Through Victors narrative in Volume 1, what social comments about parentage and responsibility is Shelley making?

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Through Victor’s narrative in Volume 1, what social comments about parentage and responsibility is Shelly making?

Victor’s narrative within volume one provides indication of the suggestively flawed upbringing by his parents that serves to contribute to his later extreme egotism in his quest to defy nature. Reminiscent of Shelly’s own childhood, Victor creates the monster that he fatally chooses to abandon, seized by the fear of his creation’s ‘abhorrent’ features. Shelly comments Victor’s responsibility as a ‘parent’ to the monster, while also noting the later implications of Victor choosing to ultimately abandon the creature as it returns to haunt him. Victor ultimately bears the brunt of his excessive thirst for knowledge, in which he ultimately usurps the role of women and God in his creation.

Initially the reader is presented with Shelly’s social comments on the two extremes of parenting; unlike her own parents, Frankenstein’s own parents are surprisingly amicable in feeling sympathy for the orphan Elizabeth who they later choose to adopt. Elizabeth is simply presented to Victor by his mother as ‘a pretty present’ for him to keep, and we see the result of this in Victor’s possessive, and possibly obsessive nature:

‘My more than sister, since till death she was to be mine only’.

This notion of Victor’s upbringing is further questioned as Shelly comments that his parents were ‘possessed by the very spirit of kindness and indulgence’. Within Chapter 1 Victor notes that to his parents, he was simply ‘their plaything and their idol, and something better’; he is notably sheltered from trouble, and it is hinted upon that his parents wish for him to remain as an ‘innocent’ child, despite his thirst for knowledge, with one instance when his father remarks that he should ‘not waste (his) time upon this (Cornelius Agrippa); it is sad trash’, yet does not fully explain his own reasoning behind this remark; Victor later regards this as a mistake of ‘destiny’, and seems to indicate that it was the failure of the role of his parents in diverting him from this course. It is evident from his narration that despite his near destruction by the creature he creates, he remains somewhat oblivious to his own mistake in terms of responsibility to the monster, instead choosing to offset some of the guilt to his father.  Victor is described as being ‘bestowed upon’ his parents ‘by Heaven’, and present to be ‘worshipped’ by his parents, which Shelly foreshadows in Victor’s final comments when he notes on his ‘childish seriousness’ of which he responded to Elizabeth, and how she was eventually ‘made to a possession’.  There is a constant dark undertone to the adoption of Elizabeth, as despite the parents’ benevolence in adopting the child they only choose the child that ‘appeared of a different stock’; Victor’s parents single out the beauty within Elizabeth and choose to ignore the other ‘hungry babes’ that were simply ‘dark-eyed, hardly little vagrants’. Elizabeth is thus presented as almost angelic in nature, with her ‘being heaven-sent’. Elizabeth serves as an expression of romanticism within writing, where she is referred to as being part of the ‘sublime’, beauty which is reflected upon in her own visions and nature. From this we can see Shelly’s social comments on mistakes of parenthood, as the two extremes of parental roles are unfolded; Shelly was abandoned and isolated for most of her childhood, while Victor’s own overprotective upbringing contributes to his egotism and belief that he is bound to succeed, an ultimate failure of parental responsibility. Despite the large contrast between Shelly’s own upbringing and the idyllic nature of Victor’s, both are revealed to be inadequate in terms of responsible parentage and there is a clear sense of what appears to be almost suffocating love from his parents towards him.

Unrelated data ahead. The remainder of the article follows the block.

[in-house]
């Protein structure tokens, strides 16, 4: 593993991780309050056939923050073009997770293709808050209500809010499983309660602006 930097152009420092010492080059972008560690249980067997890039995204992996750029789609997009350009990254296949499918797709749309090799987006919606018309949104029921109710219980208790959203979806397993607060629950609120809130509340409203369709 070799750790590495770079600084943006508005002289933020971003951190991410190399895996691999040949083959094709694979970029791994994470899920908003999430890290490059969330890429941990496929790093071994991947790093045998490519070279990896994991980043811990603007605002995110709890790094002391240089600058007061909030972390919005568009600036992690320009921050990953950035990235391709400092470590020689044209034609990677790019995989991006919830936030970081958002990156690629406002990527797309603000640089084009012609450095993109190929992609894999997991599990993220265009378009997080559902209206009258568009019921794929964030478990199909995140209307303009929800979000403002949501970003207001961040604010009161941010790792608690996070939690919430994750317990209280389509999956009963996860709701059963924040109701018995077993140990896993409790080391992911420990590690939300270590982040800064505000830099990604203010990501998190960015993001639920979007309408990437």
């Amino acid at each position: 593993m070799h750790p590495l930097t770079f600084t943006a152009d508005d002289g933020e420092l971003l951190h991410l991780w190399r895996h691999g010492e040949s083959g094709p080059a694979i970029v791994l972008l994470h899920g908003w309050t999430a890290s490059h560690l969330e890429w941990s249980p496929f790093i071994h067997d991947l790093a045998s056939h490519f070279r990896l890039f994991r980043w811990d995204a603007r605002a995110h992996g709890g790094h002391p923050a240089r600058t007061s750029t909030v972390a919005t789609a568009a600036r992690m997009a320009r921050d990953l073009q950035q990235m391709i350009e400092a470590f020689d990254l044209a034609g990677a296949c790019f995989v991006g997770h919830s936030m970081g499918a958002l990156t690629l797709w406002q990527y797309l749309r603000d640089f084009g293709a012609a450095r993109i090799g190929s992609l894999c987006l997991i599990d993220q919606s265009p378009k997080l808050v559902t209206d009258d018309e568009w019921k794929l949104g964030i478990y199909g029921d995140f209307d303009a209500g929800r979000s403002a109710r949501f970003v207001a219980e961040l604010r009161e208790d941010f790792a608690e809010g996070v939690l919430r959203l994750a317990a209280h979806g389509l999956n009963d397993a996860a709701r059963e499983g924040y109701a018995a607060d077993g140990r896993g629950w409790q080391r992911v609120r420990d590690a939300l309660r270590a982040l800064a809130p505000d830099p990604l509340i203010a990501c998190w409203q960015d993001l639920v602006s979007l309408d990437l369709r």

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Victor remains constantly oblivious to the nature of parental responsibility upon the creation of his monster; Shelly comments on how Victor had, similarly to his mother Caroline, simply ‘selected his features as beautiful’, yet only becomes horrified as the monster awakes and ‘the dull yellow eye of the creature [opening]’ finally leads to the realisation of his mistake in creating the creature. At this moment, Victor’s choice to abandon the creature simply due to the fact that ‘the beauty of the dream’ had simply ‘vanished’ upon his success, and he chooses to ‘rush out of the room’ with ‘breathless ...

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